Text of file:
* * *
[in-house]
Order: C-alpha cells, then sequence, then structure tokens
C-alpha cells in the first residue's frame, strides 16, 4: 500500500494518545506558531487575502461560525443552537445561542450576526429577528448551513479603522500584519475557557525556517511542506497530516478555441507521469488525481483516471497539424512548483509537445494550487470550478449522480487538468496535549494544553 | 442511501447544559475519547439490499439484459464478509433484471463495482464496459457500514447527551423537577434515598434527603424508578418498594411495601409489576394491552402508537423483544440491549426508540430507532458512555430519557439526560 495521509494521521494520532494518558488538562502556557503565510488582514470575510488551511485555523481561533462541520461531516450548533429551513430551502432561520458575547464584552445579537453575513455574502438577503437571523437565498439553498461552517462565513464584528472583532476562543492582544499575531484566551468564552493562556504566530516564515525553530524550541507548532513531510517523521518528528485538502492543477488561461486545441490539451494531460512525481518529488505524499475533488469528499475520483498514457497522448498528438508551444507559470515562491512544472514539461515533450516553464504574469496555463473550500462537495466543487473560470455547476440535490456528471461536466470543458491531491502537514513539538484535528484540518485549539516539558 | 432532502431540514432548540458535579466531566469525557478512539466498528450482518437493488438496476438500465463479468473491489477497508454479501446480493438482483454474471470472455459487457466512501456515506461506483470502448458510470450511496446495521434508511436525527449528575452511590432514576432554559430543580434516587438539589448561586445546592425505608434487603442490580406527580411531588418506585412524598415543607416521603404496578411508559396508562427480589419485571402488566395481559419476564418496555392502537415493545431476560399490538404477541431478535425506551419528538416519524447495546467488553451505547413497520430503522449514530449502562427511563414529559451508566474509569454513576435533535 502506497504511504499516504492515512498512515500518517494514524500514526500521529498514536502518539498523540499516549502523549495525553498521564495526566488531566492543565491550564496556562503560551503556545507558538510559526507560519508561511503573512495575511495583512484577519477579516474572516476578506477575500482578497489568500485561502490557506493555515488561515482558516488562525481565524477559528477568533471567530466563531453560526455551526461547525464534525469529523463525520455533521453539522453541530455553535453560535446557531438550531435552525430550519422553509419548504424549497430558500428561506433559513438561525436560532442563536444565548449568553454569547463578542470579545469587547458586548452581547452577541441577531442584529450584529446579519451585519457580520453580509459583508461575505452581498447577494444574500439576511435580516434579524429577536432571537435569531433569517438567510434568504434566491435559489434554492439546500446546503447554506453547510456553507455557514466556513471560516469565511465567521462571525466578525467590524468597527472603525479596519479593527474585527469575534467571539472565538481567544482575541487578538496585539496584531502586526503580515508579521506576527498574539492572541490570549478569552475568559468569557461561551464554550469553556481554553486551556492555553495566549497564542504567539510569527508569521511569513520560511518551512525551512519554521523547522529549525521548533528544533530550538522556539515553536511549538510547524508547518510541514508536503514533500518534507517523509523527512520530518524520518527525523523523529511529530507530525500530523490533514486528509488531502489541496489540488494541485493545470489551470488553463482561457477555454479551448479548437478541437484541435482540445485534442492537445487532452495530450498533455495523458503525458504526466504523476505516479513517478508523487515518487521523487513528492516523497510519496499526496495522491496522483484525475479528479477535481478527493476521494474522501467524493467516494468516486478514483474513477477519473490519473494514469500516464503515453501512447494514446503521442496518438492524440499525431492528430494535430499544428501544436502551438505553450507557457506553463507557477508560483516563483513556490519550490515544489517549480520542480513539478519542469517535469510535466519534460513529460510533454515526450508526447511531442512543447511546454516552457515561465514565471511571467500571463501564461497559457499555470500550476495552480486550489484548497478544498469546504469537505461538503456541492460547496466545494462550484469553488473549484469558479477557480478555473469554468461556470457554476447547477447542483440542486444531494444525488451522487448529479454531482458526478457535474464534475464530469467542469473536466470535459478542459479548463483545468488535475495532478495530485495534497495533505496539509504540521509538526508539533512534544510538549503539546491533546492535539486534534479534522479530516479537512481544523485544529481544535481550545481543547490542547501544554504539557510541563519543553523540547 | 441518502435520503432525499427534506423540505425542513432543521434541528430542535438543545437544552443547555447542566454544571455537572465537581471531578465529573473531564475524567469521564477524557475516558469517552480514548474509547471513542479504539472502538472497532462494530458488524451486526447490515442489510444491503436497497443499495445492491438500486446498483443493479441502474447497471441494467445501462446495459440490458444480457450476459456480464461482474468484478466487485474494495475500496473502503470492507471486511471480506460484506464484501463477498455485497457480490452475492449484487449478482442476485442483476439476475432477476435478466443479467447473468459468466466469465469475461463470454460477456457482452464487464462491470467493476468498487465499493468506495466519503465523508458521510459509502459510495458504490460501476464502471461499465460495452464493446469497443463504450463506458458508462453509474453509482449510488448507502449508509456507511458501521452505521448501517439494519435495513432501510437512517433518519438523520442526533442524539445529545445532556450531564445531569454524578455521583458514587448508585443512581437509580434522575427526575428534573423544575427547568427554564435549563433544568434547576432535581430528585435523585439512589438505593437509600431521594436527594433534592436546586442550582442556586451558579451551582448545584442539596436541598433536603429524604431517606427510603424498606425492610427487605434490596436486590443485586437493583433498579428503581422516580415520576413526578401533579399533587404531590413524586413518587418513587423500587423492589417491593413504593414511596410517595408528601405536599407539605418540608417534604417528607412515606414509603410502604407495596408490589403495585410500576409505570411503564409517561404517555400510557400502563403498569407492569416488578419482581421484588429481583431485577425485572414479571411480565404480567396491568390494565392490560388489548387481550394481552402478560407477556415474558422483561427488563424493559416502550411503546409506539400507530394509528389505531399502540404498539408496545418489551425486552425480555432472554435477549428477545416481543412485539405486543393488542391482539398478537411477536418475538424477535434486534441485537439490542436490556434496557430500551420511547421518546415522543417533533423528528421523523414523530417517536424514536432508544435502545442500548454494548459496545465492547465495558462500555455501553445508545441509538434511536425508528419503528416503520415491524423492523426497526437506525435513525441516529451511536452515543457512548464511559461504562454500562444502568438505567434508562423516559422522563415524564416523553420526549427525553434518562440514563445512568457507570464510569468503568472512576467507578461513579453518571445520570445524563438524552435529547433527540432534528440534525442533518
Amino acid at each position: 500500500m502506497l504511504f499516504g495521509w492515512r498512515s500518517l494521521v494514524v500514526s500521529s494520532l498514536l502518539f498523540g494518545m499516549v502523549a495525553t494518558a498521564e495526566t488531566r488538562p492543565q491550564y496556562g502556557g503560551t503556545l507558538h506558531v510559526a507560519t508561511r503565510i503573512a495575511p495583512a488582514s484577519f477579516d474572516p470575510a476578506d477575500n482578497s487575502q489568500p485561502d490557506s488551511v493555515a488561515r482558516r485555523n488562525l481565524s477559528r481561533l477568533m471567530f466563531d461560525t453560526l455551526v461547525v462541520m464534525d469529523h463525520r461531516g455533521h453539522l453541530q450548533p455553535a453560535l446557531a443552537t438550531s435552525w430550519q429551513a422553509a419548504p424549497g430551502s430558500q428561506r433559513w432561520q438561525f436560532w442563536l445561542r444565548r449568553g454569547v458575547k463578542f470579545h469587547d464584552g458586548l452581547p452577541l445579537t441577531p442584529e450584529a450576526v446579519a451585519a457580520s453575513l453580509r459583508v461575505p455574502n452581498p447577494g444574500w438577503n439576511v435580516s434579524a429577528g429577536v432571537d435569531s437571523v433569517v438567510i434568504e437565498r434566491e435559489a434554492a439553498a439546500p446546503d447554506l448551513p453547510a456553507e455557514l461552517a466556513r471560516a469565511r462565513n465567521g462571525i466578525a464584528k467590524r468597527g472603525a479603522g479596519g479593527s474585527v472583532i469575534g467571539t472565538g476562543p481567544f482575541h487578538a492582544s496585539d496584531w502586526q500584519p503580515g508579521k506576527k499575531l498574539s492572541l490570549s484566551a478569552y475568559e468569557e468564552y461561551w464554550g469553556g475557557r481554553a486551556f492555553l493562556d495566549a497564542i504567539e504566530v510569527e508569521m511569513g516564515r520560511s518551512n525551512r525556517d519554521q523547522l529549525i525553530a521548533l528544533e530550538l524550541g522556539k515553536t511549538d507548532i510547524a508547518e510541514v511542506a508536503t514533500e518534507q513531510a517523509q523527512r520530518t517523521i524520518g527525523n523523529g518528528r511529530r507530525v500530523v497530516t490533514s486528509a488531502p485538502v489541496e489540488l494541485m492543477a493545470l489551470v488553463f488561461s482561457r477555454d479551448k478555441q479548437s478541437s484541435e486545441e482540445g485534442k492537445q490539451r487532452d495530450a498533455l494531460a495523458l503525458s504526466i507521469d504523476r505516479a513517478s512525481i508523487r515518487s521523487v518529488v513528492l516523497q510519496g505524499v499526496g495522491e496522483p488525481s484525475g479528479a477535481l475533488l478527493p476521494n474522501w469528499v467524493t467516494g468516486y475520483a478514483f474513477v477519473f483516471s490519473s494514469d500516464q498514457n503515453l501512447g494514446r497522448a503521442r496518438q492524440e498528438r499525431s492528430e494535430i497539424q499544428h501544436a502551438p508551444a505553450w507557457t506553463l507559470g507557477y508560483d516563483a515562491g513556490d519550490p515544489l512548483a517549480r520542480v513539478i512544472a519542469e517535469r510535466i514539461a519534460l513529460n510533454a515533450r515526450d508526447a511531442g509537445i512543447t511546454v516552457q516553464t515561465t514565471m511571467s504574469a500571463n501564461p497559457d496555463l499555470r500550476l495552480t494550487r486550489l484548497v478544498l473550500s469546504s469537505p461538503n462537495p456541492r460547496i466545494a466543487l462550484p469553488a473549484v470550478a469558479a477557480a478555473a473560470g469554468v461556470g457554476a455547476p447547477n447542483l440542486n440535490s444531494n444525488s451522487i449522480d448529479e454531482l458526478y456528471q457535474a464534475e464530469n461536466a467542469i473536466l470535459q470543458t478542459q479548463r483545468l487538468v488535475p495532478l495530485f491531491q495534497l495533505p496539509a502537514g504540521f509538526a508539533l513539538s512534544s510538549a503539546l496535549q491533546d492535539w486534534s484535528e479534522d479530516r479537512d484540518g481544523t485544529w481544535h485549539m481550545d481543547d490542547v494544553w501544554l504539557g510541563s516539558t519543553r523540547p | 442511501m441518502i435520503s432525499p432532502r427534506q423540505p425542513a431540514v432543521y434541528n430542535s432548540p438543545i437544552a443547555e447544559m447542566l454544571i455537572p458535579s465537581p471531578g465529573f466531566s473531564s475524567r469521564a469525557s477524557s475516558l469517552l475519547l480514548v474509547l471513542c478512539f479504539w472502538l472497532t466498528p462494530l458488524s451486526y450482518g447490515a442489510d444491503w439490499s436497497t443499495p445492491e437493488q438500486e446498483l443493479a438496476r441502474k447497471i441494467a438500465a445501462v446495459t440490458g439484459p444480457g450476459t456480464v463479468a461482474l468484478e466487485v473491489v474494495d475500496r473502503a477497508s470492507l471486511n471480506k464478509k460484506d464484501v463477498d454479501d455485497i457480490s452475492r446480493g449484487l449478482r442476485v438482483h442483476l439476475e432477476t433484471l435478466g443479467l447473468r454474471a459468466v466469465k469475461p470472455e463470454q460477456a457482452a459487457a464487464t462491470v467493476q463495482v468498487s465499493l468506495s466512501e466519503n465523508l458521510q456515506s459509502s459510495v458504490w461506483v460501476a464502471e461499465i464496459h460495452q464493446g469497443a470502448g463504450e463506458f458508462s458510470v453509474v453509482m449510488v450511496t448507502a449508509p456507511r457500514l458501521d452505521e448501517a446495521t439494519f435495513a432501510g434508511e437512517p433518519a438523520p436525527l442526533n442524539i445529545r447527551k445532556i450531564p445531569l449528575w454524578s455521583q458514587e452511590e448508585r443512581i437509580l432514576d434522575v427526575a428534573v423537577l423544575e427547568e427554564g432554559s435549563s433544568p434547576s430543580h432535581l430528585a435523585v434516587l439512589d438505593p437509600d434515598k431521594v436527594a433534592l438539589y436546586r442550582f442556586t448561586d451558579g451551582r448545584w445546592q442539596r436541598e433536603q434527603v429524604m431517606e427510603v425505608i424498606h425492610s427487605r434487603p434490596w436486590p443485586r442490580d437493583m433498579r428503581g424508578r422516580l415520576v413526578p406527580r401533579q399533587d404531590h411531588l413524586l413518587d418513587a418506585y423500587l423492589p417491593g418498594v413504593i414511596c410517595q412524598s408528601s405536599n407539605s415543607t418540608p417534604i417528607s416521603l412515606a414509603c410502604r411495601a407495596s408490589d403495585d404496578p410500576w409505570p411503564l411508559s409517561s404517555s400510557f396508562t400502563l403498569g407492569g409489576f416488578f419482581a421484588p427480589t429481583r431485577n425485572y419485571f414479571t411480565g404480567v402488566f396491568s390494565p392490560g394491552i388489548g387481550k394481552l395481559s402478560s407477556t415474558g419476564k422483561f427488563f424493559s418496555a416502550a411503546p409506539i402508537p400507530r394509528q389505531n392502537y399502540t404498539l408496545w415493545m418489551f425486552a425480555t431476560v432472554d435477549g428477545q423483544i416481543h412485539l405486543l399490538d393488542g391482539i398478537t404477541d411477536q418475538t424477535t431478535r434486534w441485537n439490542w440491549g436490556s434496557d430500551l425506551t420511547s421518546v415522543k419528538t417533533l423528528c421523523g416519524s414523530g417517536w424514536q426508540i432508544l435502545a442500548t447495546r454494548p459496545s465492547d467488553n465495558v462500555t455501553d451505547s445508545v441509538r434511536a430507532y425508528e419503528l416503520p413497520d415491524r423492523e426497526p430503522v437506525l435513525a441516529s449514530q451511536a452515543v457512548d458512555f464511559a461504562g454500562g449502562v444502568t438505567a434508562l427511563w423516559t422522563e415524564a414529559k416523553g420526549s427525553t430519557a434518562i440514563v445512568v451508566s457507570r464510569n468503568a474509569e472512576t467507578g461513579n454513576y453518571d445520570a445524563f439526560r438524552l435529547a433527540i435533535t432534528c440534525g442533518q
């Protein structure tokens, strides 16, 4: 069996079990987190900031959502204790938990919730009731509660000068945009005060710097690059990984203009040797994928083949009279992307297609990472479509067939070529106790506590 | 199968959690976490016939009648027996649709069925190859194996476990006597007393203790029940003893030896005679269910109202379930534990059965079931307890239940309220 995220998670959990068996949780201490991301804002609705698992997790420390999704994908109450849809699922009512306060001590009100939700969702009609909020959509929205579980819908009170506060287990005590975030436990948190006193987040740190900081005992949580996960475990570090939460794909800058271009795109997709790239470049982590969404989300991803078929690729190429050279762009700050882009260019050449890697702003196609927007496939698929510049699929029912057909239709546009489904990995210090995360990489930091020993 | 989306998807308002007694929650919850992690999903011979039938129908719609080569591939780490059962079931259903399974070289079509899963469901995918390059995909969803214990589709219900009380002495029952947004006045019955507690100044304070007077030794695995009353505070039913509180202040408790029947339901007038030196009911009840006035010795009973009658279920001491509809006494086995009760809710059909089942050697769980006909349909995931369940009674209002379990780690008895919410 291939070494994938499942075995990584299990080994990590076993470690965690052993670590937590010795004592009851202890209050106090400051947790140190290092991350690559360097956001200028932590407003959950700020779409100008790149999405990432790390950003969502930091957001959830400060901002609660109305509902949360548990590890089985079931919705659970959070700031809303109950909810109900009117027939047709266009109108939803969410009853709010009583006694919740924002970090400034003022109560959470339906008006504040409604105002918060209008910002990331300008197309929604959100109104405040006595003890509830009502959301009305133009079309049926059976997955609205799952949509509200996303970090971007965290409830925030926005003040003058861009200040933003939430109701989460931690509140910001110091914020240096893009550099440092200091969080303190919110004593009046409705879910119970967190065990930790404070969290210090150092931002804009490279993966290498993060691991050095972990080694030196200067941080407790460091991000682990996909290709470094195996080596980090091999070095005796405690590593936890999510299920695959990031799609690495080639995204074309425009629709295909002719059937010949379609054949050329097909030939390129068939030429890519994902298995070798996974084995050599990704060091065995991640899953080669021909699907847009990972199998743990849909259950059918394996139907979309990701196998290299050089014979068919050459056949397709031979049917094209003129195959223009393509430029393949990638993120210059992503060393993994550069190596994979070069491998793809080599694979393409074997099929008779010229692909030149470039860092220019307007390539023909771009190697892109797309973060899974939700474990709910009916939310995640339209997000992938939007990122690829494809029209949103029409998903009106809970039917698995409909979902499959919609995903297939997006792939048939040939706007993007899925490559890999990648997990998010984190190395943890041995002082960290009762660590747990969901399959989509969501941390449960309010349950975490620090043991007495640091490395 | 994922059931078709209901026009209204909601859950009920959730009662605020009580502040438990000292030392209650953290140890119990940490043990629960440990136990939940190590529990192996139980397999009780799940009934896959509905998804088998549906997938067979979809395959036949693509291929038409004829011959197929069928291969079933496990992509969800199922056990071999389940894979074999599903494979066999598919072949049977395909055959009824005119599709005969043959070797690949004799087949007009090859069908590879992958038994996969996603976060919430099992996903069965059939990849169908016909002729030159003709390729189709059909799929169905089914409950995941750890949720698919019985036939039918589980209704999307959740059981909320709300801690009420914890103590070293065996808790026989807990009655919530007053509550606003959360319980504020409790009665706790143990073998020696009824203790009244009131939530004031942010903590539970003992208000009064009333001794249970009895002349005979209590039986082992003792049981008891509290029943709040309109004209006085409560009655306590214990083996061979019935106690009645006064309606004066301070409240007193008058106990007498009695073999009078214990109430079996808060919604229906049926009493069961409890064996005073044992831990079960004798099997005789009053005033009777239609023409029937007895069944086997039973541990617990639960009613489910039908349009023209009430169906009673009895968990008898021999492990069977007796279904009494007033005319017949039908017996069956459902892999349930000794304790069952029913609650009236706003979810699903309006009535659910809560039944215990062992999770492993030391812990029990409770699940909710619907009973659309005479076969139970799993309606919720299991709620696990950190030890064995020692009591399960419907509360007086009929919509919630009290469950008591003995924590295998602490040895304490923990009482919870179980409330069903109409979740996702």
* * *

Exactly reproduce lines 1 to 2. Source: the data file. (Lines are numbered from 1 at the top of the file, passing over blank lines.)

[in-house]
Order: C-alpha cells, then sequence, then structure tokens